This straightforward graphic from the World Green Building Council outlines the organization’s ambitious drive to advance net zero in very simple terms.
With a goal that 100 percent of all buildings operate at net zero by 2050, WorldGBC’s “Advancing Net Zero” calls for better tracking and verification of building performance. Not surprisingly, it suggests that buildings meet net zero by balancing reduced energy demand with renewable sources “preferably on-site followed by off-site, or from offsets.”
“Zero energy” — as certified by the International Living Future Institute and tracked by the New Buildings Institute — has a slightly narrower definition of acceptable energy sources. Under that regime, buildings are only recognize as “zero energy” if all their renewables come from onsite or offsite sources.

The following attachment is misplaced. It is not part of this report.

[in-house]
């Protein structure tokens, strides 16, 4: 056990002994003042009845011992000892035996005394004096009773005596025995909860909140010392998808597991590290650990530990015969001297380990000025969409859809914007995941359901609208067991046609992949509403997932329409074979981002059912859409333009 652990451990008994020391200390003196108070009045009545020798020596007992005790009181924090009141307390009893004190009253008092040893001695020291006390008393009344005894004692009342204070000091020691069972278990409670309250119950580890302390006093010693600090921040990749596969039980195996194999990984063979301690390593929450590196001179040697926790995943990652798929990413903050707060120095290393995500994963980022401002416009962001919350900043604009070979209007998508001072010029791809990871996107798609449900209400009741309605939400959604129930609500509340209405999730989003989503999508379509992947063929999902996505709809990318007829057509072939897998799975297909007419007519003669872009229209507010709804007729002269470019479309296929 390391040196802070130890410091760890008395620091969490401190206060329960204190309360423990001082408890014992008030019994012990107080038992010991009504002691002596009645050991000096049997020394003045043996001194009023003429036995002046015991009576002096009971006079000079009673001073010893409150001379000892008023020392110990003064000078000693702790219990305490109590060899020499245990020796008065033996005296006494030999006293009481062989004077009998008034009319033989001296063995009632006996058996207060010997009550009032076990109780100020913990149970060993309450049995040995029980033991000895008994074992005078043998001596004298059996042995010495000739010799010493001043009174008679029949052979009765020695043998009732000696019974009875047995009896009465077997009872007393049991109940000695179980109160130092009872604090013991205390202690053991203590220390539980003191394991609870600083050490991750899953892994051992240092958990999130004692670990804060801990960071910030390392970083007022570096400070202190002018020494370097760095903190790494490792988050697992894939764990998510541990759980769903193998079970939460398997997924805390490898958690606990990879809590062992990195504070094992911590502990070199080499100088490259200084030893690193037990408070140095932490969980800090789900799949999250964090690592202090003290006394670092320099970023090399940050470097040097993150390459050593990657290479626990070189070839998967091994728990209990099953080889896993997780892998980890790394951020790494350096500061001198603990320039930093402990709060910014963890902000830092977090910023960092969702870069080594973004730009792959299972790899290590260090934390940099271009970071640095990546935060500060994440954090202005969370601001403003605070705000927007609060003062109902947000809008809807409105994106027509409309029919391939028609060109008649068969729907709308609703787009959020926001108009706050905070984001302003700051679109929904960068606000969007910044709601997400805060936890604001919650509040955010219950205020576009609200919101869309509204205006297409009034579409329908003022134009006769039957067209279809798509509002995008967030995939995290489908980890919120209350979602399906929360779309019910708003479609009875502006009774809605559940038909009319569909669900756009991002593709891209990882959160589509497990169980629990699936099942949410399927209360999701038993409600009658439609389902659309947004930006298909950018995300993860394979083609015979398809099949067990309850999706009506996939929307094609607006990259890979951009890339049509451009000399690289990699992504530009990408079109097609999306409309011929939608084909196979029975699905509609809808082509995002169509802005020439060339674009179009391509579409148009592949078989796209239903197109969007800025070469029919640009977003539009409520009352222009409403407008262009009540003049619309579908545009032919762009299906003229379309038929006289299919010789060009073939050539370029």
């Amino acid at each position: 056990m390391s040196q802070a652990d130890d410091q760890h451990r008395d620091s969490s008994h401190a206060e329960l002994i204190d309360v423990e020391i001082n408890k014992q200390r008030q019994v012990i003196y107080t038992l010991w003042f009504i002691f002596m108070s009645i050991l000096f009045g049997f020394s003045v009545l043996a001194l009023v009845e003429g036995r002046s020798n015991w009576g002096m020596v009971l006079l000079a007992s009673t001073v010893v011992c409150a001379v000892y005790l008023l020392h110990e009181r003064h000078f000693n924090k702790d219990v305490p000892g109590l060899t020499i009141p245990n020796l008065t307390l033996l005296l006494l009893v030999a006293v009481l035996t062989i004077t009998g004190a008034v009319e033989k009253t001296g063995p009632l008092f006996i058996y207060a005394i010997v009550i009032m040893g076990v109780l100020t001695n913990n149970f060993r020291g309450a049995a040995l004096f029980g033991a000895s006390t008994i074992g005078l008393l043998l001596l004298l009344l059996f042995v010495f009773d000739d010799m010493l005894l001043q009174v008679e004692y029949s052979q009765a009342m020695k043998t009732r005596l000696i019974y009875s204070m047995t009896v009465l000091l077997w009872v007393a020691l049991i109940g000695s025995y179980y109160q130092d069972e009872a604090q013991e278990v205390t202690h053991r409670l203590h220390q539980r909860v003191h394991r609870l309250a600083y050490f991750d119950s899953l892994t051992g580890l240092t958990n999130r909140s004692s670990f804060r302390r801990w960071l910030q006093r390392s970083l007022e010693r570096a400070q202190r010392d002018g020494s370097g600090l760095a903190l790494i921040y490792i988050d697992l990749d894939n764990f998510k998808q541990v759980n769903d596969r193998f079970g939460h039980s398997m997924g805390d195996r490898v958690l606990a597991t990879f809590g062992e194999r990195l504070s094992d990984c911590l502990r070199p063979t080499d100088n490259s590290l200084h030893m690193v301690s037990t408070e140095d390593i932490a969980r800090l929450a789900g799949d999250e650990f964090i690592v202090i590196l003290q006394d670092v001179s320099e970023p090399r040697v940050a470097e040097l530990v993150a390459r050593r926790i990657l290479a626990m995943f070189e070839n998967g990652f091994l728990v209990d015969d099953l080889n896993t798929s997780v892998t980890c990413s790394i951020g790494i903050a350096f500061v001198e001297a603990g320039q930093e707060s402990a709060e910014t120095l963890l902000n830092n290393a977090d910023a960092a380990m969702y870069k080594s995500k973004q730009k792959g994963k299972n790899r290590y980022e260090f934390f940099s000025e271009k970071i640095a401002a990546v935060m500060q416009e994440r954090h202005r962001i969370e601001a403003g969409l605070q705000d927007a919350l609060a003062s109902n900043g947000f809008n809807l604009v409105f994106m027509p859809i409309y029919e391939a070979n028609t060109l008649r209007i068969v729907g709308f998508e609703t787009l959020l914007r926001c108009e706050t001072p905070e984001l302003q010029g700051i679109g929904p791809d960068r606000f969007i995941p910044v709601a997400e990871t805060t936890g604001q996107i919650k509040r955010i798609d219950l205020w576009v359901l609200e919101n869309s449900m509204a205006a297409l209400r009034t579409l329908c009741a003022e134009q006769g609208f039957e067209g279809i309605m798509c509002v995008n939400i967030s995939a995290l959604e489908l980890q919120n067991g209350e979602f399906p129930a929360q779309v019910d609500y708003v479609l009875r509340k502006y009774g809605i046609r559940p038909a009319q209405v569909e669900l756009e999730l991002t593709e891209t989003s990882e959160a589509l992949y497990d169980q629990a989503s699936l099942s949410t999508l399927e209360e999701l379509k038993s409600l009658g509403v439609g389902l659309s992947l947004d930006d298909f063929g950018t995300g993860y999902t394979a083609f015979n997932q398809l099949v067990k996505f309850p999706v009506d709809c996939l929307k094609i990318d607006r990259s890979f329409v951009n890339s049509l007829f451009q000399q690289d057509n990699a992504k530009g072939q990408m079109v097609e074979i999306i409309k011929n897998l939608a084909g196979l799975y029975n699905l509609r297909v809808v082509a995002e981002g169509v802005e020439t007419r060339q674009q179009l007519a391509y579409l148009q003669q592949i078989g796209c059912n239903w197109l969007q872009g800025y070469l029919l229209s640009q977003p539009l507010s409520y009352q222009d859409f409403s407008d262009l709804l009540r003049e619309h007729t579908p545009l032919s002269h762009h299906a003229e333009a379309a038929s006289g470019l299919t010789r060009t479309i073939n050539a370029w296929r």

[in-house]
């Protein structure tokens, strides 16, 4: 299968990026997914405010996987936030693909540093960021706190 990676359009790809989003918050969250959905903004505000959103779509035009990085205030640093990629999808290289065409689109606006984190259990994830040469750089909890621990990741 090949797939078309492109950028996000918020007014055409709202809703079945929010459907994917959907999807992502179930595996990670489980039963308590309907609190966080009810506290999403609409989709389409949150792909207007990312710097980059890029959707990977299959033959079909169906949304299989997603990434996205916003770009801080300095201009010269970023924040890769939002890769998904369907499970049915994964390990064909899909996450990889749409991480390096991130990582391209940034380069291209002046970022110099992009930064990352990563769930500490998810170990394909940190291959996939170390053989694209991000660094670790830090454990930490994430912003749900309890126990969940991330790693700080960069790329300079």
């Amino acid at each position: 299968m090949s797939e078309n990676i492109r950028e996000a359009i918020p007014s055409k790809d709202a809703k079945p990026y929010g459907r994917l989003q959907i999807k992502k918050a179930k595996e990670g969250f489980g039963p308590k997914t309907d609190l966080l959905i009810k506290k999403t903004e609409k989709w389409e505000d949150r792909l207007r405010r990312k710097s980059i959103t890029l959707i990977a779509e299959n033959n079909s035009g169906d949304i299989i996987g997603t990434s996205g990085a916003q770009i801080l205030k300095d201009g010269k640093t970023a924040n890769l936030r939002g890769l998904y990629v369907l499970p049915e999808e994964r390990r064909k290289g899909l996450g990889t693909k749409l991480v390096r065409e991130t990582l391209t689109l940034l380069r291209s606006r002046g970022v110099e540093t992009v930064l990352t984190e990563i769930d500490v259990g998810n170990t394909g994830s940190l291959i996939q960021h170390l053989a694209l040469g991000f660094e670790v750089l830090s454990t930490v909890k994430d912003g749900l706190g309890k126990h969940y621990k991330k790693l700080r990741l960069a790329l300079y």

According to the organization (which is based in the United Kingdom), “11 Green Building Councils have committed to developing net zero certification schemes in 2018/2019, with 5 already launched as of March 2018. Whilst certification is recognised as an important tool to increase awareness and drive uptake, not all GBCs administer certification schemes. Other pathways of action include engagement with corporate members and government, and developing industry capacity through training and education activities.”